Wednesday, September 27, 2023

How the Hell Are These Vegan? Down and Dirty Junk Food for Everyone

Vegan Junk Food is the anti-vegan cookbook for vegans – yup, that’s a thing.

With recipes that are supermarket-ready and can be made by even the most novice (read: useless) chef, Aussie cook Zacchary Bird has whipped up recipes that’ll satisfy vegans and meat-eaters alike.

Check out his takes on Korean Spicy Fried Chicken, Sausage Rolls and everyone’s favourite burger, The Big Zac.

Korean Spicy Fried ‘Chicken’

Serves 4


700 g steamed store-bought seitan or faux chicken, cut into 5 cm x 2.5 cm irregular chunks

2 teaspoons minced ginger

2 teaspoons soy sauce

canola oil, for deep-frying

sea salt

thinly sliced spring onion (scallion), to serve

toasted sesame seeds, for sprinkling


60 g (½ cup) potato starch

40 g plain flour

35 g cornflour

1 teaspoon baking powder

1 teaspoon freshly ground black pepper

1 teaspoon sea salt


6 garlic cloves, minced

95 g gochujang, plus extra to taste

55 ml tomato ketchup

3 tablespoons Vegan honey or rice malt syrup

4 teaspoons white vinegar


Combine the seitan chunks, ginger and soy sauce in a large bowl until the ginger is distributed evenly and the seitan has absorbed the soy sauce.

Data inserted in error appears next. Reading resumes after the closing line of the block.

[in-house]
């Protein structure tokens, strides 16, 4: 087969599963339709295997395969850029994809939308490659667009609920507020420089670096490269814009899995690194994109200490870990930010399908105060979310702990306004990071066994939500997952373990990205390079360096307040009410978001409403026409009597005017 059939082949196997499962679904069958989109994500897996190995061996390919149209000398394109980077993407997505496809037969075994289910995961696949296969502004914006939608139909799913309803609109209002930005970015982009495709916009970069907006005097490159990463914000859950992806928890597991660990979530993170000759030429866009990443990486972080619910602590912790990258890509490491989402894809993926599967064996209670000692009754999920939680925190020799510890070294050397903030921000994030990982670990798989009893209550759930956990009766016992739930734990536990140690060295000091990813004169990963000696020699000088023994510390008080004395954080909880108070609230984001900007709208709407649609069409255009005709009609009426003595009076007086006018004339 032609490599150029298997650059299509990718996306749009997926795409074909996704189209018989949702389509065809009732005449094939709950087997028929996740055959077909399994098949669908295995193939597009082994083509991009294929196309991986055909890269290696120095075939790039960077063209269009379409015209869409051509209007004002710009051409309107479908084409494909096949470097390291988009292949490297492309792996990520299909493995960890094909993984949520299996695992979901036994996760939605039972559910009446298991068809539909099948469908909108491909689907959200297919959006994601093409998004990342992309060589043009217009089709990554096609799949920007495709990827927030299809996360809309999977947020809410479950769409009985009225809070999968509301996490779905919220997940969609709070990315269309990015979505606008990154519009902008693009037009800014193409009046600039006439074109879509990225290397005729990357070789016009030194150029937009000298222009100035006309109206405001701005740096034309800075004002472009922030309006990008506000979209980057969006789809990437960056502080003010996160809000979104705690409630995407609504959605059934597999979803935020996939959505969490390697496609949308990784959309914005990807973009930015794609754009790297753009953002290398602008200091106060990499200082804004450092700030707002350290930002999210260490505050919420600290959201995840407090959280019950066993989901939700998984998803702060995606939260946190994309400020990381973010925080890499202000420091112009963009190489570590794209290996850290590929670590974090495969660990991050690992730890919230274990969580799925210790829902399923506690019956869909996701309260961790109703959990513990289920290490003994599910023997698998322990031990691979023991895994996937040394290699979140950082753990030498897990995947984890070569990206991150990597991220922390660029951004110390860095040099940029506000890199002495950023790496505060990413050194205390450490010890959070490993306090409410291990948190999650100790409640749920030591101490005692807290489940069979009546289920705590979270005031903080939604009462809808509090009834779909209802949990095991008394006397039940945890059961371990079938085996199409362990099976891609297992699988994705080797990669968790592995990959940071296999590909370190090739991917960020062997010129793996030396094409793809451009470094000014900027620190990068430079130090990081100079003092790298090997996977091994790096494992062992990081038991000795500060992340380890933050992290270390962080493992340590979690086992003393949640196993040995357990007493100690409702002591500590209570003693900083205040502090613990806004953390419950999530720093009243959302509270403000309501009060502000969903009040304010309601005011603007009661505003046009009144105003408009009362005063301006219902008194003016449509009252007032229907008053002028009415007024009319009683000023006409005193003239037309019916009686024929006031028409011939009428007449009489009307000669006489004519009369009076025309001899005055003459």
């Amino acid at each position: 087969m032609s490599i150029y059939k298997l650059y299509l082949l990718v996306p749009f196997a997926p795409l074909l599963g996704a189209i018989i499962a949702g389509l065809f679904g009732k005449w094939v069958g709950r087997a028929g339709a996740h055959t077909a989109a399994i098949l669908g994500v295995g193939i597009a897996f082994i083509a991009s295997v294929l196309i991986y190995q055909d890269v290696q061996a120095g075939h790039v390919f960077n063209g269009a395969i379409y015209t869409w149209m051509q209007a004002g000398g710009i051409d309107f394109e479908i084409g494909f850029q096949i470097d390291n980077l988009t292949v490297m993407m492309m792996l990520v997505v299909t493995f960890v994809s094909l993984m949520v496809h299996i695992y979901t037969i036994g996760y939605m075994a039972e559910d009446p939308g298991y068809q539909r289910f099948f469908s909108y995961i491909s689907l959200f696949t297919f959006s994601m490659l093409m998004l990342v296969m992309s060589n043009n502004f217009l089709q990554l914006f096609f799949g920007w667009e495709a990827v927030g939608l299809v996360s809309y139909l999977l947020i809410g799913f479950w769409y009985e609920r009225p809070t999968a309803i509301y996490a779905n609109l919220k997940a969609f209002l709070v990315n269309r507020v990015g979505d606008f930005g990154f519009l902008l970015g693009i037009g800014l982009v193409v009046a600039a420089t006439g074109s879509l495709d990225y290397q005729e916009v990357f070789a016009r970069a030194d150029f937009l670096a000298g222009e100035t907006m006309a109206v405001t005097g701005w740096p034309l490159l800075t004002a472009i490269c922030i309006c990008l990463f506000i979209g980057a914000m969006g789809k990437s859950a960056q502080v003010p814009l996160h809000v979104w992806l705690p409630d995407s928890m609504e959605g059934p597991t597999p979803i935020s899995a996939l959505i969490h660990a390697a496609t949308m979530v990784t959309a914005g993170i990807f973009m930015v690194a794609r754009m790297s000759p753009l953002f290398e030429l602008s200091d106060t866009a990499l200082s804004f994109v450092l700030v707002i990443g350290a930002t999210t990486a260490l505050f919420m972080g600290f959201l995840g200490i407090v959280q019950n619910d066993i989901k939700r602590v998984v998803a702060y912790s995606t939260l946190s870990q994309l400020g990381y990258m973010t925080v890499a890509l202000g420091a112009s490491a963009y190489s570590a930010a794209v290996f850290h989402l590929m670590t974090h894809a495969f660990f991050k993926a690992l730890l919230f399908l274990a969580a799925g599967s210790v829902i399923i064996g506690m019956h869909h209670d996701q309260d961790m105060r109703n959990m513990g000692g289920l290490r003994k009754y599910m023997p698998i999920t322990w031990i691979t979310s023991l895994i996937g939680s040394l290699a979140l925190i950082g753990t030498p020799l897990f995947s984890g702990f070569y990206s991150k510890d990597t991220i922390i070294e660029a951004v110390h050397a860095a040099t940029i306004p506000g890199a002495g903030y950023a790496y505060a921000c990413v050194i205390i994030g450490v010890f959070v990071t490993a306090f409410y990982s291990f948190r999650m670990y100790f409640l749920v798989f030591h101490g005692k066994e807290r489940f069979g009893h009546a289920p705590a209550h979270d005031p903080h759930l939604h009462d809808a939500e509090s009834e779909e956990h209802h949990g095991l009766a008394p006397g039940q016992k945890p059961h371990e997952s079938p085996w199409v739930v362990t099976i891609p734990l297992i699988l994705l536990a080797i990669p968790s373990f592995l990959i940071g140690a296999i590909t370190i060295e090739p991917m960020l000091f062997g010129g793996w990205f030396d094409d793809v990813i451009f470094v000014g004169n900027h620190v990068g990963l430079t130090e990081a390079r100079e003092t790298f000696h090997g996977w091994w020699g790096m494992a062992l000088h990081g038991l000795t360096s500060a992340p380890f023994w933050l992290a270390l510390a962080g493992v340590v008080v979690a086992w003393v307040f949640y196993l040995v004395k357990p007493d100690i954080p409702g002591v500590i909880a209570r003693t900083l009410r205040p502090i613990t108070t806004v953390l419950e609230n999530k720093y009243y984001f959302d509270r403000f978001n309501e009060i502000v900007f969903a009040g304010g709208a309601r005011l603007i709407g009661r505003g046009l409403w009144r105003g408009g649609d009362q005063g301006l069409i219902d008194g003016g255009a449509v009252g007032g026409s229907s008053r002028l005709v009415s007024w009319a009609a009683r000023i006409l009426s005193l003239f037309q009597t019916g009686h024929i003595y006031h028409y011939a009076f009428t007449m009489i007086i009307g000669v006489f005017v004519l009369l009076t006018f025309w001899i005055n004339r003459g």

In a separate bowl, combine the coating ingredients. Add the seitan, toss to coat and set aside for 10 minutes.

Meanwhile, heat the canola oil in a large saucepan or deep-fryer to 180°C using a kitchen thermometer to assist you.

Toss the seitan pieces again in any remaining coating mixture to achieve a dry exterior. Place immediately into the hot oil and fry for 3–4 minutes to cook through. If the seitan pieces are browning too quickly, remove from the pan and allow to cool before flash-frying again until crisp. Transfer to a plate lined with paper towel to drain and sprinkle with salt.

While the seitan is frying, make the sauce. Fry the garlic in a small saucepan with 1 teaspoon of the hot frying oil over medium heat for 2 minutes. Add the remaining sauce ingredients and simmer, stirring occasionally, until the sauce starts to follow the spoon about, adding a splash of water if you want to make it runnier. This should be ready by the time you take the seitan out of the oil. Taste and add an extra squeeze of gochujang if your friends can handle it.

Put the finishing touches on your masterpiece by using a pastry brush to paint the sauce onto the surface of the fried seitan, brushing as much flavour as you can into the crevices. Or, less artfully, dump the seitan into a bowl and pour the sauce over the top, tossing until fully coated.

Serve with thinly sliced spring onion and toasted sesame seeds scattered over the top.

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